Pews move in mysterious ways

Churchgoers might be horrified to learn that pews are frequent features in heathen pubs and restaurants – they might even think the activities of designer Mark Groes are sacrilegious.

Groes runs Pew Corner, a Surrey concern offering “fine reclaimed church interiors”. “There are people who do think it’s a bit strange,” admits a spokeswoman. “But churches often approach us with their pews, they prefer chairs nowadays.”

Groes, who endearingly describes himself as “Mr Pew”, works with all types of church furniture. The toilets at The Swan pub in Surrey are tastefully concealed by a pew; a pine lectern – once the focal point for a sermon – now proffers a restaurant menu; and a reception area features a pew with a natty fitting for umbrellas.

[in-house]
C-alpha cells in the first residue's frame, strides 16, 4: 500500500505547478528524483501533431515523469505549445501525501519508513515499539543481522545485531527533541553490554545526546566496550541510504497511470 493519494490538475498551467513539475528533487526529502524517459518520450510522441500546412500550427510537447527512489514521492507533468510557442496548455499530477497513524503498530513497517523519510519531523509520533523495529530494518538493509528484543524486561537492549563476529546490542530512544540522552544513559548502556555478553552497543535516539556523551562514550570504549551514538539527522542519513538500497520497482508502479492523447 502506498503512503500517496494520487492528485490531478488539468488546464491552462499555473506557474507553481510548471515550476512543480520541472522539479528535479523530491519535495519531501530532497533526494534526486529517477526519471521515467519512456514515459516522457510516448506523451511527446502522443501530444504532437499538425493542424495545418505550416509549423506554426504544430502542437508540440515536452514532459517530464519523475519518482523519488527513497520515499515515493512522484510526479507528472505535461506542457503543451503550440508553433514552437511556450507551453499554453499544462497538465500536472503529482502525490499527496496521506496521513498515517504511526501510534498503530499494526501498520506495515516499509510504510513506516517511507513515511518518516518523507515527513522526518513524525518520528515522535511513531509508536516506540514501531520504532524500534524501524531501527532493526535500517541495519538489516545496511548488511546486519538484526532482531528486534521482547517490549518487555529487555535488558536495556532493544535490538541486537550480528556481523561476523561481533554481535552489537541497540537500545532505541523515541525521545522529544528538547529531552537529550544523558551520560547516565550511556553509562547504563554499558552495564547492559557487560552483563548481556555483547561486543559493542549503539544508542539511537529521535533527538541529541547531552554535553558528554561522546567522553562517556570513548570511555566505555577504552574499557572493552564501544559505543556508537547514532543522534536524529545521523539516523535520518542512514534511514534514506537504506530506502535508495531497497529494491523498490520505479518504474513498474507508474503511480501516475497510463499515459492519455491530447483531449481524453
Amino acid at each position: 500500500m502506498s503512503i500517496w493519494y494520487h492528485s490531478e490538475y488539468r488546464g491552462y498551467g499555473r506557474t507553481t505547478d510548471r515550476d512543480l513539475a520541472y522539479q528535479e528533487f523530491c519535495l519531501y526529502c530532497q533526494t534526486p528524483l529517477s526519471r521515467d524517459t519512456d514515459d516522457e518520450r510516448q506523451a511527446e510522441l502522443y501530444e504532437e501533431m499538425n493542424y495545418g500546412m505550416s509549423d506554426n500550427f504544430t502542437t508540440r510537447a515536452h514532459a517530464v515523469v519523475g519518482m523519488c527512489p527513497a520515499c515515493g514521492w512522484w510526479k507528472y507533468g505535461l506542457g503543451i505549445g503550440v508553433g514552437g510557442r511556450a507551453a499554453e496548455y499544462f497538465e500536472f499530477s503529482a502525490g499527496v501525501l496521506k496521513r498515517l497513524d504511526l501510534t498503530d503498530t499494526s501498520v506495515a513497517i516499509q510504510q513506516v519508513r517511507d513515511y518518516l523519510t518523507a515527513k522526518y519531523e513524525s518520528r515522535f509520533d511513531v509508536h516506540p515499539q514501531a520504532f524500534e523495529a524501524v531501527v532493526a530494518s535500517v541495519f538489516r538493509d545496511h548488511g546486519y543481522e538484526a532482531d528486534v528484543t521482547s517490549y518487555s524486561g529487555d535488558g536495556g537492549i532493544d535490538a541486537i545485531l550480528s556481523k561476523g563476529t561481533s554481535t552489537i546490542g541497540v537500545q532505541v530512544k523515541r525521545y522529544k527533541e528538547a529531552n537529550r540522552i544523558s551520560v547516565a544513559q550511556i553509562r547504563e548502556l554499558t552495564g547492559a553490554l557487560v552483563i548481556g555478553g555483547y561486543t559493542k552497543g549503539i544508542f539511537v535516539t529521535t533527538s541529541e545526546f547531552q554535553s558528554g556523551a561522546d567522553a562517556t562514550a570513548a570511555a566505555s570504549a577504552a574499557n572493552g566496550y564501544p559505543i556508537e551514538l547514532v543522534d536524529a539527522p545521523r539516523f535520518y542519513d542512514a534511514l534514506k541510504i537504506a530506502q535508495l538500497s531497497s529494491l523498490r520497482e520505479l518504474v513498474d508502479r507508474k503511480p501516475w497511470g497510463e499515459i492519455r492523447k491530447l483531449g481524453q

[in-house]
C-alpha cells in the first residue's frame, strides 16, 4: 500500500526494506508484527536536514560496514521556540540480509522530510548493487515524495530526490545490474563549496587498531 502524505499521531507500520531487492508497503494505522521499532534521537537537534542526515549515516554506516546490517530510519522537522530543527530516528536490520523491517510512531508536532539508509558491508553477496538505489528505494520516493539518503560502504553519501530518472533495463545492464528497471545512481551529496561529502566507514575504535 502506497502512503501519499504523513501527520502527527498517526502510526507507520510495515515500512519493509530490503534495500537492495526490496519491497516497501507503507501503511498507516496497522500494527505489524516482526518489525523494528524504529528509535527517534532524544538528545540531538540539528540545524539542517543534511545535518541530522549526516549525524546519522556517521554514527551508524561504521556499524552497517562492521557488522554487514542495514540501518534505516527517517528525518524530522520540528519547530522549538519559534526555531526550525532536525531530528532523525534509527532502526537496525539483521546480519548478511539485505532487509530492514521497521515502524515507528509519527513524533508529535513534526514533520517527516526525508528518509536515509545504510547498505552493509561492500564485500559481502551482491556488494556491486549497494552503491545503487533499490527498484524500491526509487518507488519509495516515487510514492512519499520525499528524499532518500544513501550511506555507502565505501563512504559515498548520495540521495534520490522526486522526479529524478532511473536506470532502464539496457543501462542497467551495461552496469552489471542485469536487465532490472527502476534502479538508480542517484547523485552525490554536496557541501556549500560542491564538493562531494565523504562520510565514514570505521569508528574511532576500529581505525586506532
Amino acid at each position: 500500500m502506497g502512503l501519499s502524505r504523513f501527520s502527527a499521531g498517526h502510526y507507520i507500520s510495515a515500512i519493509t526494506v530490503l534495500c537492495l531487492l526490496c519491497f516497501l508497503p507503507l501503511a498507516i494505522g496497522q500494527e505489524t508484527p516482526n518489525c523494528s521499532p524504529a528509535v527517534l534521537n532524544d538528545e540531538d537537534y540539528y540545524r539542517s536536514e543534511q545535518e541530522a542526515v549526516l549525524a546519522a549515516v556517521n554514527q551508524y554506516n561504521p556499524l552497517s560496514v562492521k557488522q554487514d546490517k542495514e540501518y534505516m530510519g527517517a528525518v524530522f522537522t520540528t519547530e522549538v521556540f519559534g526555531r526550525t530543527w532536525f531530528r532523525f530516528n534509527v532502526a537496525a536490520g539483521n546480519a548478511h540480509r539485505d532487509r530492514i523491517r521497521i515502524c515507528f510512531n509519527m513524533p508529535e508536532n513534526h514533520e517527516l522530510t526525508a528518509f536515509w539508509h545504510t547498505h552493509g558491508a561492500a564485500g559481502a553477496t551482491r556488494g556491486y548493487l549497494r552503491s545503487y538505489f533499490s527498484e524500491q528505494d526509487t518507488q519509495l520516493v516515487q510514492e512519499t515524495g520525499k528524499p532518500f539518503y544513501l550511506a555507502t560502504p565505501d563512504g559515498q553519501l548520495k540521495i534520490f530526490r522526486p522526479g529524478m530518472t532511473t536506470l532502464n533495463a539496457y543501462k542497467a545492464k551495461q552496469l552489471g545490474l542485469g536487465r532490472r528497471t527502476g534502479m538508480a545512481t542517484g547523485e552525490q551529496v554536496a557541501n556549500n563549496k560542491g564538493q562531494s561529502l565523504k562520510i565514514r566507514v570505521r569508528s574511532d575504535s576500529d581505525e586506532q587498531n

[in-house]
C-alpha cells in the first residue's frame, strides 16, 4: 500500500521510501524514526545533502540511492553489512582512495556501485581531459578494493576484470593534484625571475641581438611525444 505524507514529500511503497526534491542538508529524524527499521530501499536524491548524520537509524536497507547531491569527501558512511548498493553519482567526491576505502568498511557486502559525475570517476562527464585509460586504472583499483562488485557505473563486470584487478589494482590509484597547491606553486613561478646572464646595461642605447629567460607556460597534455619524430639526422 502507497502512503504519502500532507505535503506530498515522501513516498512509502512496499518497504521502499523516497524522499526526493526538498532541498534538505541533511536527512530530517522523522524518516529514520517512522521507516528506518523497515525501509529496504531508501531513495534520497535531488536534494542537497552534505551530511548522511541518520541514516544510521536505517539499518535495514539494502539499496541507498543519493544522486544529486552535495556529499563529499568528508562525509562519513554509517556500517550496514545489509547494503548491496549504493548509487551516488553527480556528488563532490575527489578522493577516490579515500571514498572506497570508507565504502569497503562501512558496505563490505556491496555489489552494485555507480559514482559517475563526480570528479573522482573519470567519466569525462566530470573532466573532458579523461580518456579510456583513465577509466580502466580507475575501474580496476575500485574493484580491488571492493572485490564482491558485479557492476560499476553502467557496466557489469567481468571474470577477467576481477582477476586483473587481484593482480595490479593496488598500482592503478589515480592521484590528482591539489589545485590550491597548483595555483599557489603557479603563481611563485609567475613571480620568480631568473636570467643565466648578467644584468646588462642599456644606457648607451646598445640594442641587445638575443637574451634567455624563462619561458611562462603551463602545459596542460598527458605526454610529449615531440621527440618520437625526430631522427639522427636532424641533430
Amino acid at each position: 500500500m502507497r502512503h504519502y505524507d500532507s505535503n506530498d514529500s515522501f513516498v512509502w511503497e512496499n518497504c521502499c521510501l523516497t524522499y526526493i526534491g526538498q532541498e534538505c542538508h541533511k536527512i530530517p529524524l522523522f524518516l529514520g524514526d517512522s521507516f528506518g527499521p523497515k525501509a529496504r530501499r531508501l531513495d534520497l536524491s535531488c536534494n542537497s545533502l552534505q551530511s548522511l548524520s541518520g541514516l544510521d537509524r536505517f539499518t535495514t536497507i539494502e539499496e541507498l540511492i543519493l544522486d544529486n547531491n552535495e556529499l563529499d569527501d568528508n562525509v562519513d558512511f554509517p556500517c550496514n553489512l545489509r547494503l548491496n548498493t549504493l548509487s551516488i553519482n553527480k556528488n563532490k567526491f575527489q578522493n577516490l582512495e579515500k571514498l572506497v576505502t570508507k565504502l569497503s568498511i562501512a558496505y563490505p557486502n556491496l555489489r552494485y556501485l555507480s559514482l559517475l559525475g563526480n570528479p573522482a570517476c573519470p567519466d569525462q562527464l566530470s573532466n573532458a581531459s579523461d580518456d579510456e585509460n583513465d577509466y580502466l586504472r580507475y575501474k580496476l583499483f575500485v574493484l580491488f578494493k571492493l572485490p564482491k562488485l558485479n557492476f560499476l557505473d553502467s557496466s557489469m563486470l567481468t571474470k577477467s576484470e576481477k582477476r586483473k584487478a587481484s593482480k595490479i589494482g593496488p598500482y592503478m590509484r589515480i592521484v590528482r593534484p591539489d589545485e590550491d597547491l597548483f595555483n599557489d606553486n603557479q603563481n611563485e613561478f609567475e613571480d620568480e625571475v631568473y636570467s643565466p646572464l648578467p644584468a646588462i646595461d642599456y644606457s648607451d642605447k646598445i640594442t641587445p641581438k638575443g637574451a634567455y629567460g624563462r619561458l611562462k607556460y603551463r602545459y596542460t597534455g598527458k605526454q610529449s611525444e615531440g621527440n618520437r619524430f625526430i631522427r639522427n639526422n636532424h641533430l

Virtually the whole interior of the Abbeye restaurant in Bromley, Kent, has ecclesiastical origins. But pews don’t sell for a wing and a prayer – a four-foot pine pew is ú205 and the same size in oak is ú930.

Mr Pew would defend himself against accusations of blasphemy by saying “it’s Green to be seen at Pew Corner”. Naturally, all his products are born again.

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